To reduce bleeding, apply pressure to the extraction site with a rolled-up gauze pad; your dentist will provide them. Some dentists recommend that you also bite on a moist tea bag for 5 to 10 minutes. The tannic acid in the tea bag helps to stop the bleeding. Contact your dentist immediately if bleeding persists or if there is substantial bleeding.

How to Entice your kids to enjoy brushing

Fifty percent of first graders have tooth decay, the number one chronic childhood disease.
Dental pain causes children to miss nearly one million days of school—every year! A child cannot concentrate and learn when in pain.
The good news is that 90 percent of childhood tooth decay is preventable with good home oral care and regular professional dental care.
The problem has always been how to encourage kids to brush and floss, so if I told you that your child will enjoy brushing and flossing, you would think I had gone loco.
Childhood tooth decay is an epidemic in the United States and manufacturers have responded with products made just for kids.
Look for toothbrushes that shout fun. They come in cute shapes and bright colors, with handles designed for small hands. Choose a crayon-shaped toothbrush or a toothbrush designed after a favorite TV character.

Some power toothbrushes reduce drudgery with an interdental tip that easily cleans between small teeth and a raised row of bristles in the middle of the toothbrush to reach into deep crevices on molars.
Flossers and interdental cleaners are sized for a child's mouth, have easy-to-grip handles and eye-catching colors. No more frustration maneuvering grownup fingers around tiny teeth in tiny mouths.
There are new flossers and interdental cleaners just for braces care.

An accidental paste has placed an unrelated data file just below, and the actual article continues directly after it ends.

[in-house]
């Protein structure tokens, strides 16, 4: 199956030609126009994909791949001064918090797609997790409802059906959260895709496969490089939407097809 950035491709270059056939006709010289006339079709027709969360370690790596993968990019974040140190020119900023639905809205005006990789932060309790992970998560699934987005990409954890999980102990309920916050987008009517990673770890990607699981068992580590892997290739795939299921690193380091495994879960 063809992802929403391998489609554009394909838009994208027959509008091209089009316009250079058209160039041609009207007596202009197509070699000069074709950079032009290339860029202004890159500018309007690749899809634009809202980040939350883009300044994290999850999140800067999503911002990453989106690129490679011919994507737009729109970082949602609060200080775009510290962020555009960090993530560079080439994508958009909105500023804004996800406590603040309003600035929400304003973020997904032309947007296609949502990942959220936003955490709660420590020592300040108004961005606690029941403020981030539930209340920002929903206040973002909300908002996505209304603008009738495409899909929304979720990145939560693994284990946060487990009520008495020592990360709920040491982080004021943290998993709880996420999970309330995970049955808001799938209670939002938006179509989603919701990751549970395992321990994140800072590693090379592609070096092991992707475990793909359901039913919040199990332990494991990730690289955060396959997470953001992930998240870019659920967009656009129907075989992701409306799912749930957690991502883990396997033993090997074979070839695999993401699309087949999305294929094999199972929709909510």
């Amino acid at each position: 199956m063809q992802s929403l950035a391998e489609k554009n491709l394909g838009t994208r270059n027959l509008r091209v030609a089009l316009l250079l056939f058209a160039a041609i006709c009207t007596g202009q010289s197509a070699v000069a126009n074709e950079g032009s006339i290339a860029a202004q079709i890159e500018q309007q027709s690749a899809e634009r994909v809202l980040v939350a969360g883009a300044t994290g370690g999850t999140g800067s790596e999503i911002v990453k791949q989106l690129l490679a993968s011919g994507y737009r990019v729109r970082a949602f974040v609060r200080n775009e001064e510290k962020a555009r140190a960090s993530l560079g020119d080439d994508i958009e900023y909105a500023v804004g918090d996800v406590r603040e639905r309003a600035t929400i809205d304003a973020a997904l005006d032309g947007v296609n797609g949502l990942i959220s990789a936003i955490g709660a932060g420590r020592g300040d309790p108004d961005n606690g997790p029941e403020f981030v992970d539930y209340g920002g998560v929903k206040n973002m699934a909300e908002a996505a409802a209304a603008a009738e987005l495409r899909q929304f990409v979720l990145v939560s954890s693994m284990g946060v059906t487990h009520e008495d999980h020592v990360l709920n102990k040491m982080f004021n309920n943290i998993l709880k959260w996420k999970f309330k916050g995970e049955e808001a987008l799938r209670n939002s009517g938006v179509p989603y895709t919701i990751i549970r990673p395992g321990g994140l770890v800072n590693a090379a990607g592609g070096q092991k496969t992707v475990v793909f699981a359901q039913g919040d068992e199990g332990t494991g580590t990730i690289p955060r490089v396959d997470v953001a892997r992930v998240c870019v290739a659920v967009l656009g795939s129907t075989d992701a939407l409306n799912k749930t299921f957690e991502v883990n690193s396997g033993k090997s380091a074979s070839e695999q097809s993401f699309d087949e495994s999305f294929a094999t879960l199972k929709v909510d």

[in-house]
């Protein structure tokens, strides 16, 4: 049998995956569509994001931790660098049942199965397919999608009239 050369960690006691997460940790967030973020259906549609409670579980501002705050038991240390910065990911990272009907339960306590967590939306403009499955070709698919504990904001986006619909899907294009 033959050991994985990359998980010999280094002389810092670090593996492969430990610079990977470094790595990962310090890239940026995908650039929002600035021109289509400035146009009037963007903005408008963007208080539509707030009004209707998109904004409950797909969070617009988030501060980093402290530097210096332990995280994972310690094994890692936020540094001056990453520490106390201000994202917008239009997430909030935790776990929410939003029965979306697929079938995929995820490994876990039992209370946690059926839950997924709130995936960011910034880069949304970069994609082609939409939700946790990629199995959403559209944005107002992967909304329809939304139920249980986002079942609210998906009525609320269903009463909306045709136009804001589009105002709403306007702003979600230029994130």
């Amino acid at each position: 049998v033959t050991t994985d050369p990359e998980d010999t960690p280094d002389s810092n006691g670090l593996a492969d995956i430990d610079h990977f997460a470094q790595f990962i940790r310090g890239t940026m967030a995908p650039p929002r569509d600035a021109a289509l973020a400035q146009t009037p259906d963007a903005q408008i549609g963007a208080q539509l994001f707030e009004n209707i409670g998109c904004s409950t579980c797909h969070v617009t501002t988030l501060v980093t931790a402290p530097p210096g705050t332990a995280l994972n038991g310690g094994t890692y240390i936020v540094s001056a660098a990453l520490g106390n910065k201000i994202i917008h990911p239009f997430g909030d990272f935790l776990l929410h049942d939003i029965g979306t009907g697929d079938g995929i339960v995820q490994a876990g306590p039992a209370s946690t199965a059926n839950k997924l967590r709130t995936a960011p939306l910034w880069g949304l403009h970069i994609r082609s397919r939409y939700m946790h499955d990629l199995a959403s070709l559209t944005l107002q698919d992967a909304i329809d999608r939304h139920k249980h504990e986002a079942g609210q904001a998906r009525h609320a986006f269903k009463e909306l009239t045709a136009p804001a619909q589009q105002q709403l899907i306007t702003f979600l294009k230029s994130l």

Make brushing and flossing fun and your youngster will enjoy the experience and not become a cavity statistic.
Be sure to reinforce your child's home care with regular dental check-ups so we can monitor their dental health to help those teeth and smiles last a lifetime.

Teens: Cool & Wireless

Does your teen moan that teen-hood is agony? You know, the looking good for that first date, proms and school pictures, owning groovy cell phones, having the newest technology. Teens are the wireless generation in more than one way. Just when your teen has you convinced that the Internet is the coolest wireless know-how, along comes another technology that gives teens wireless orthodontics.
Sure, braces come with colored brackets and wires, but they're still highly visible. Invisalign Teen™ aligners, however, have changed all that. No red, white and blue bands or railroad tracks! Invisalign Teen™ aligners are barely detectable.
Up until now, aligners were suitable for only older teens: 18 or 19. Today, 12- to 17-year olds can be just as cool as their older counterparts.

Mythbuster: Memory Loss—Don't Blame Your Teeth

If you can't remember where you parked your car, don't blame your teeth.

Why are teeth involved with Alzheimer's? because there is an on-going myth that silver fillings (amalgam) cause Alzheimer's.

If you're tempted to stop reading because you think Alzheimer's is an "old" person's disease, don't. Of the estimated five million Alzheimer's suffers in the United States, there are a half-million people between the ages of 30 and 50 diagnosed with Alzheimer's.

Some studies have concluded that the mercury used in an amalgam filling brings on Alzheimer's. However, looking closely at the studies, there are procedures that make the conclusion questionable. For example, one study was done on snails. It is a sci-fi stretch to compare a snail to a person. In another study, laboratory rats were subjected to a mercury concentration that was 100 times greater than what a person with 25 amalgam fillings would be exposed to.

An amalgam filling will leak a minute amount of mercury vapor over the lifetime of the filling. But, because it is such an insignificant amount, it causes no harm.

Groups including the Alzheimer's Association, the Centers for Disease Control, the National Institutes of Health and the American Dental Association, have reviewed the amalgam studies. They determined there is insufficient evidence to connect amalgam fillings to Alzheimer's.

When you need a filling, we will discuss your options with you, and between us, make a decision that is in your best interest.